Beneath the surface of cheap local hosting...

Look. This isn't all doom and gloom. Let me make it clear that I applaud some of these guys for coming to the market with a differentiated solution. That's what we need for some healthy competition. But if you look deeper, this cheap local hosting (or mass resold oversees hosting) isn't all it's cracked up to be.

First trick is the 200mb bandwidth cap - or at least some bandwidth cap on most of these cheap options. About 1000-1500 visitors a month is usually enough to kick your bandwidth over 200mb. This threshold can be considerably smaller if you're looking to host a blog - because the front page can be up to 5 times as large as a standard website (10+ posts on one page plus a preponderance of widgets!).

And then... the coup de grace.

What you're seeing above is called a PING test. The top window shows a ping to a "cheap hosting server", while the bottom window shows a ping to one of the servers in our rack at IS. Cough. Cough. Pat on back.
For those readers not completely up on the geek speak - a ping test is simply like shouting out to another server across the Internet - and seeing how quickly they shout back.

Cheap hosting HELOOO = 353 milliseconds.
Good local hosting HELOOO = 25 milliseconds.

MILLIseconds you say? Bah. Doesn't sound like much? BUT... if you're writing complex hosted apps or even simple Web 2.0 apps that do a lot of AJAX'ing (and other acronyms I would hate to get wrong) - you're doing THOUSANDS of shout-outs every session. So normalise it out - and your apps are running 11 times slower for local users if you host cheaply / oversees.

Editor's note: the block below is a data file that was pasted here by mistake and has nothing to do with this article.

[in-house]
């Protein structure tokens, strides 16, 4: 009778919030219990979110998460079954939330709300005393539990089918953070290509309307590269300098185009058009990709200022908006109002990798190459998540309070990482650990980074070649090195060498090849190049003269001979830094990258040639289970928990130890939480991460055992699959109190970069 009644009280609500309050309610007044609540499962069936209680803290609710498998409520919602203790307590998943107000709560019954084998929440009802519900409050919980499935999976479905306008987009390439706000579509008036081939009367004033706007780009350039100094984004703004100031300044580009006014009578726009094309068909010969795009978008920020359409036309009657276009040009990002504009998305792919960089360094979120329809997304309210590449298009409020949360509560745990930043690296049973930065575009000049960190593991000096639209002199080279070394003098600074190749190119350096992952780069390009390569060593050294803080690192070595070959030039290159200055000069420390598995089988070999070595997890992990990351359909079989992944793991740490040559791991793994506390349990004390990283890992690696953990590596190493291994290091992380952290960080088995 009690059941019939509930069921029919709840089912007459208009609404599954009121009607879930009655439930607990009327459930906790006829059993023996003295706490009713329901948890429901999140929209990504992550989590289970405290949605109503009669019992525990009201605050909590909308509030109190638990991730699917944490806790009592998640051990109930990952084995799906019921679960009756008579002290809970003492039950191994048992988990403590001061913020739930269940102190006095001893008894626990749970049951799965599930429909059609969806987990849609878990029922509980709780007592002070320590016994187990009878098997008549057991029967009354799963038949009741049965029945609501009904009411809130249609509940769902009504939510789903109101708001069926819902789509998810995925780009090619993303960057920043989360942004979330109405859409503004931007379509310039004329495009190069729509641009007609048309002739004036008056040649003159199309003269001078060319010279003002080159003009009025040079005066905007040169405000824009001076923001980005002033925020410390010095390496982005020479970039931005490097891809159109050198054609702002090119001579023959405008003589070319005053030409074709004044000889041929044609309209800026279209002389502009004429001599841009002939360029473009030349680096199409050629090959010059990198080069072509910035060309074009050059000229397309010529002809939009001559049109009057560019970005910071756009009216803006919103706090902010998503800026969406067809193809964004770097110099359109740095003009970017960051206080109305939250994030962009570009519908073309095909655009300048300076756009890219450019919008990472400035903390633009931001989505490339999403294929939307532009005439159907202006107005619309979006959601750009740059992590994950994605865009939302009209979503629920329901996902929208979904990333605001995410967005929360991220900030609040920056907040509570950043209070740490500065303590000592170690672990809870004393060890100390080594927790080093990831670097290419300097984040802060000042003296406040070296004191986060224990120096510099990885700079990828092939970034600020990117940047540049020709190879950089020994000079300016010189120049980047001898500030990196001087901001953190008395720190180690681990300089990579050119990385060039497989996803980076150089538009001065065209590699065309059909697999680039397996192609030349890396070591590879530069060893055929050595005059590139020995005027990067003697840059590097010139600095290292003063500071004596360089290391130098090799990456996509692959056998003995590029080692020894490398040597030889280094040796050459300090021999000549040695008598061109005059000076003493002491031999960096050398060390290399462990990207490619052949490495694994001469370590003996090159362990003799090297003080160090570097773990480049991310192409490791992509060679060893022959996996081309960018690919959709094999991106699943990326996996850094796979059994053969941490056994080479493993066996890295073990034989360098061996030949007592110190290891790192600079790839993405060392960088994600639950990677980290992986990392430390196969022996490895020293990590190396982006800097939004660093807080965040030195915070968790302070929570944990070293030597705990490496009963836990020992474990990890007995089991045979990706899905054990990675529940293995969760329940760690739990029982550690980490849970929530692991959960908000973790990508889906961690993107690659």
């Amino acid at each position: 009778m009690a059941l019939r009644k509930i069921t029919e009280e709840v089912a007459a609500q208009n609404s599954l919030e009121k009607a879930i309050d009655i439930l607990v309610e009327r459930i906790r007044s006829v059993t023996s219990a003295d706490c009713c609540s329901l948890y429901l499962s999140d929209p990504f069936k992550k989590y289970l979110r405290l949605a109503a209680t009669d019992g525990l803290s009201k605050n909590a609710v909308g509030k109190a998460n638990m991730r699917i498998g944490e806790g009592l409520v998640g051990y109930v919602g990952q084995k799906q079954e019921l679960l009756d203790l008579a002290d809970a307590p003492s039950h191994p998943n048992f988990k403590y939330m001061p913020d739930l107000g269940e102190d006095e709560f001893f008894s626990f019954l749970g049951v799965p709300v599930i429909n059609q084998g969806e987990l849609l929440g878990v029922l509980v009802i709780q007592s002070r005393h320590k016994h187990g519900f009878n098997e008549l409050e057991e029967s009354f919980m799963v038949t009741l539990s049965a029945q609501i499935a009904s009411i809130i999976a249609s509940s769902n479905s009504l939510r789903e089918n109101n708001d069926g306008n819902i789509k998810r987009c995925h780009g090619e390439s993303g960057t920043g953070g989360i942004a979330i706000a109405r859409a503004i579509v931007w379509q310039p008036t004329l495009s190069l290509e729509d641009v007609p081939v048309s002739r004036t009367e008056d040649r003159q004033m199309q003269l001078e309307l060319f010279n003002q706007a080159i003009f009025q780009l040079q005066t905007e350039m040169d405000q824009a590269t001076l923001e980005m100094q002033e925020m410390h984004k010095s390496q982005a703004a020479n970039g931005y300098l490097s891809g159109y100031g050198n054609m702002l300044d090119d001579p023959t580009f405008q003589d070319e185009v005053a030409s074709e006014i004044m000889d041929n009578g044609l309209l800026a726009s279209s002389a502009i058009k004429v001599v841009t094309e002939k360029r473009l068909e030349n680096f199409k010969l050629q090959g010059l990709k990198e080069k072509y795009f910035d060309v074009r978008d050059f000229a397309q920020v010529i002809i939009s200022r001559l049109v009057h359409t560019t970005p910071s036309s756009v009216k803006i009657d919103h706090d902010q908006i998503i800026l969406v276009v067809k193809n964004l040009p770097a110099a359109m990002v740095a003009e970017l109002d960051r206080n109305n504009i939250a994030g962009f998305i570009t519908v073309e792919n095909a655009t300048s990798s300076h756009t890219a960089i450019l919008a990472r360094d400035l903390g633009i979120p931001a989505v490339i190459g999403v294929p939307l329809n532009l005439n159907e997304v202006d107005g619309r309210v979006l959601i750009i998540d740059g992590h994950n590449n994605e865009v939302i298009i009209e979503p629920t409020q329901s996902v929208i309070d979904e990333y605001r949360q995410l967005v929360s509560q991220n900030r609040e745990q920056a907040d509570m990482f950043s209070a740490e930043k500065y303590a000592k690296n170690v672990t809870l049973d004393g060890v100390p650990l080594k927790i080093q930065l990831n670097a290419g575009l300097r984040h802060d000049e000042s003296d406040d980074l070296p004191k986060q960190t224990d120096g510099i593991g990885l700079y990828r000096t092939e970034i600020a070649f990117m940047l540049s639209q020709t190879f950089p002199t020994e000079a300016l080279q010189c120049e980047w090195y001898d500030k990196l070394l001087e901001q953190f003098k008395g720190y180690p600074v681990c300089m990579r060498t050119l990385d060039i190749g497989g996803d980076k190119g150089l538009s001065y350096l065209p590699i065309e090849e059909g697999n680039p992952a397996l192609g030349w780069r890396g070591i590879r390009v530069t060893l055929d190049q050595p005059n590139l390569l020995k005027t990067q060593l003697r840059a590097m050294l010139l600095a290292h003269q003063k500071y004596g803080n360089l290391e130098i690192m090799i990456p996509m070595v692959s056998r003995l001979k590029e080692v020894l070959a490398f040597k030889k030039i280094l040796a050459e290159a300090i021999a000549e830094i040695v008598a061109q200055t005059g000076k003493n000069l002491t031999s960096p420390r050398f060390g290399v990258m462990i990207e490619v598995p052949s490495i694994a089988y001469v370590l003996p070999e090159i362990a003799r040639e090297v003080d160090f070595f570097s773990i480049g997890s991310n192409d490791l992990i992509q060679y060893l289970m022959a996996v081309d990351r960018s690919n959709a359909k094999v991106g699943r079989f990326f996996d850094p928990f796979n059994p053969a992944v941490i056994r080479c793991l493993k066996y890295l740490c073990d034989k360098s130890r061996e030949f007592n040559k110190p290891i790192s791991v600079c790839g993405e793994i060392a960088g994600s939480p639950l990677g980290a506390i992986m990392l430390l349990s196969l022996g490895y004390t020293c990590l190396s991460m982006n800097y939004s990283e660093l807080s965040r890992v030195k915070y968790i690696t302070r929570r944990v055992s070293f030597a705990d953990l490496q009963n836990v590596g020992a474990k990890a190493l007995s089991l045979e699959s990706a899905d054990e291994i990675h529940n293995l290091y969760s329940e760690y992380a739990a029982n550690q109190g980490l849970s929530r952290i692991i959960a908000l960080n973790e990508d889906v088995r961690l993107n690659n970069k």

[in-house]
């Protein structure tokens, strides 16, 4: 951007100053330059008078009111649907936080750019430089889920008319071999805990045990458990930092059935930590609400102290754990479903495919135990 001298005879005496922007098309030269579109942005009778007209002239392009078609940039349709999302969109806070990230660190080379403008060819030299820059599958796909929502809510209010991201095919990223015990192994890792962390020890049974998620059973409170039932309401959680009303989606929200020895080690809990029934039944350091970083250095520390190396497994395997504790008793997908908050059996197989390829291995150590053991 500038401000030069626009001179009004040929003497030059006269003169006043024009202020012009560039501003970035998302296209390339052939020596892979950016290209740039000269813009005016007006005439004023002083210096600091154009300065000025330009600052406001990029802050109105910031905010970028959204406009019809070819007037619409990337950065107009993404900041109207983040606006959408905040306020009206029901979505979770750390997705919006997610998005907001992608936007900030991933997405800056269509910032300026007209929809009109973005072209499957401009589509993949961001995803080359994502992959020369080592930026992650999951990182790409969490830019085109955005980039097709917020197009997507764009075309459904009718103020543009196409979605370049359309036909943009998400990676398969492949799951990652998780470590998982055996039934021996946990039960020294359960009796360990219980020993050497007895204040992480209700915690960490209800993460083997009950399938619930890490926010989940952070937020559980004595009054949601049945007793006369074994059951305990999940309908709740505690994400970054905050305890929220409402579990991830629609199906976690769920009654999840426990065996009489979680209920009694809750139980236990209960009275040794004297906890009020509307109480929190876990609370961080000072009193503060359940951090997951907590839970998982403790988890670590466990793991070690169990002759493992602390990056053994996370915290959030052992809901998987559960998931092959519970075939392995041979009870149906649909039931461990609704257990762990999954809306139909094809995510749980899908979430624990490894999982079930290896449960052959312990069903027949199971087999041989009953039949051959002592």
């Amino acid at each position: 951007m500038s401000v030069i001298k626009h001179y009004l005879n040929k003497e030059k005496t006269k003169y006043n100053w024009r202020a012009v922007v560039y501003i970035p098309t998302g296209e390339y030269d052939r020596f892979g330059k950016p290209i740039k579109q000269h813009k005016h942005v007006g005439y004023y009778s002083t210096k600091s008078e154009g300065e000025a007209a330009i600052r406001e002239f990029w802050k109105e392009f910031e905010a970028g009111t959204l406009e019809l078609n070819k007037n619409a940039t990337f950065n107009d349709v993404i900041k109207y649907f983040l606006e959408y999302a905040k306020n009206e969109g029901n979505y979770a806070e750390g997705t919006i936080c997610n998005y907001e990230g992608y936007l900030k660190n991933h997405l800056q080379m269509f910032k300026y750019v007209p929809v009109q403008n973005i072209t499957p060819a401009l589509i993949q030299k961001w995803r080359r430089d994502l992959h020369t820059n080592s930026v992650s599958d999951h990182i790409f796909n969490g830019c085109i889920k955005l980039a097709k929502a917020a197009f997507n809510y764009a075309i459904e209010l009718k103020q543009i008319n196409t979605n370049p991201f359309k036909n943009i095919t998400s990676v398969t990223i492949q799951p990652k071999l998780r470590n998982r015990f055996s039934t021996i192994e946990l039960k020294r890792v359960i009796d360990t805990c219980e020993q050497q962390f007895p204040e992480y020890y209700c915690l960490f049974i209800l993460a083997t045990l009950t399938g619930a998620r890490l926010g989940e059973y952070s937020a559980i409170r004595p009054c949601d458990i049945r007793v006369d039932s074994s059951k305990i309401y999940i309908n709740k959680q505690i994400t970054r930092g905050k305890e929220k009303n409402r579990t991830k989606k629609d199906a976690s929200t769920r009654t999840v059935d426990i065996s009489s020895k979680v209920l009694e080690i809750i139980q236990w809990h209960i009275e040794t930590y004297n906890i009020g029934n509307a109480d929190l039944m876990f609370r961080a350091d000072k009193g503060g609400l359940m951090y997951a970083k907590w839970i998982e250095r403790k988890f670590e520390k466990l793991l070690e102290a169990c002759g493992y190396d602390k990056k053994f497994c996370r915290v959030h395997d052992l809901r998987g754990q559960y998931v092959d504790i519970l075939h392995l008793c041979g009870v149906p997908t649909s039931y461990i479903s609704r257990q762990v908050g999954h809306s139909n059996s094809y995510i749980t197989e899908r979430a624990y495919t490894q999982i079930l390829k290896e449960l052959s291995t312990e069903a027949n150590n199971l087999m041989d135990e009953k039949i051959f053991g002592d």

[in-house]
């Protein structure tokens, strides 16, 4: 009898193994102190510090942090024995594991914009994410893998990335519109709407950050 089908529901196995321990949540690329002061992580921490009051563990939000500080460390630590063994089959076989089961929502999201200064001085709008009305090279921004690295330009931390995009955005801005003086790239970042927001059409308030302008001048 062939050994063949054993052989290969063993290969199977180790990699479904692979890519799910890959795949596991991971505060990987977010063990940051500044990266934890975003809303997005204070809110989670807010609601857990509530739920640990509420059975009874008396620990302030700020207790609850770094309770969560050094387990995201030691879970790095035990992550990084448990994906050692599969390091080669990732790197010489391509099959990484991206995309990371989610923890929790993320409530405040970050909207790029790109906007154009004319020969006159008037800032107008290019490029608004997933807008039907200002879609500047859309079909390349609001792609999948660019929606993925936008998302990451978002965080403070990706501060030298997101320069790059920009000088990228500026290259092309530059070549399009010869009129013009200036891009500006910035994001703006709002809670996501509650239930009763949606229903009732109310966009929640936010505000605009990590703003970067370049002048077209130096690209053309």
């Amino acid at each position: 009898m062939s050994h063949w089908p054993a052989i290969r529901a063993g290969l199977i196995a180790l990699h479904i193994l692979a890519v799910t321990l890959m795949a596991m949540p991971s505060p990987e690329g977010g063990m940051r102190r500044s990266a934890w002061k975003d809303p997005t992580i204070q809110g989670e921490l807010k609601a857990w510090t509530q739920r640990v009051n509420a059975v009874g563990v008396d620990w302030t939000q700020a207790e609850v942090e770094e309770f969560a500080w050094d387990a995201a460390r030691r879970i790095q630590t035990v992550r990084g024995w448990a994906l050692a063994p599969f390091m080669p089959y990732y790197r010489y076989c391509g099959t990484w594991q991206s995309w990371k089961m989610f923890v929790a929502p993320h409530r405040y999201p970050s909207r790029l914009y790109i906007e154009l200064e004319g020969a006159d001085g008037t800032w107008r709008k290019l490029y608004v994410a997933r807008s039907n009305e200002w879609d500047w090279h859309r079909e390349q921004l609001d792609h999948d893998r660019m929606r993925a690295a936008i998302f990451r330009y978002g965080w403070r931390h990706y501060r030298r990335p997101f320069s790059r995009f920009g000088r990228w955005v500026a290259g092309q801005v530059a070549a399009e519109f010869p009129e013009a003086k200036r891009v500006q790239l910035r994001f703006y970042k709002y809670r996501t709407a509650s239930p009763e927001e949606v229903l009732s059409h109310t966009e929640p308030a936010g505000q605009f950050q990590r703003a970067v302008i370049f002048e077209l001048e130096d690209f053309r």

And yet, our bandwidth crises is so bad - most bloggers and startups are forced to host oversees anyway. Pity.

What are your PING rates looking like for your blog hosting? Drop us a comment. It's a PING OFF.

(Thanks to Brett, for actually having the nouse - great word, click for definition - to check when I accused him of paying too much for our server rack!).


  1. 451ms, groan...

    At least I can contact my server after the county in Denmark where I host suffered a power failure and the backups failed...

  2. 340 ms is well worth what you get from totalchoice hosting ($5 a month gets you 40gb a month traffic for example, they are a bunch of geeks you can relate to, and their tech support rocks - their staff give out their msn details for example :)

    i tried local, really did (i still host a few domains with webonline) but their offerings and support simply doesn't compare.

  3. I must say, local hosting, unless you go with the big boys has a huge service problem.

    If you can get around the fact that the states are asleep when we're at work (bad thing for support, good thing for maintenance) then you're usually good.

    450ms still bugs me - especially with hosted apps.

    And, I can't fly to Denmark to crap on the hosting guys. I can drive down the road.


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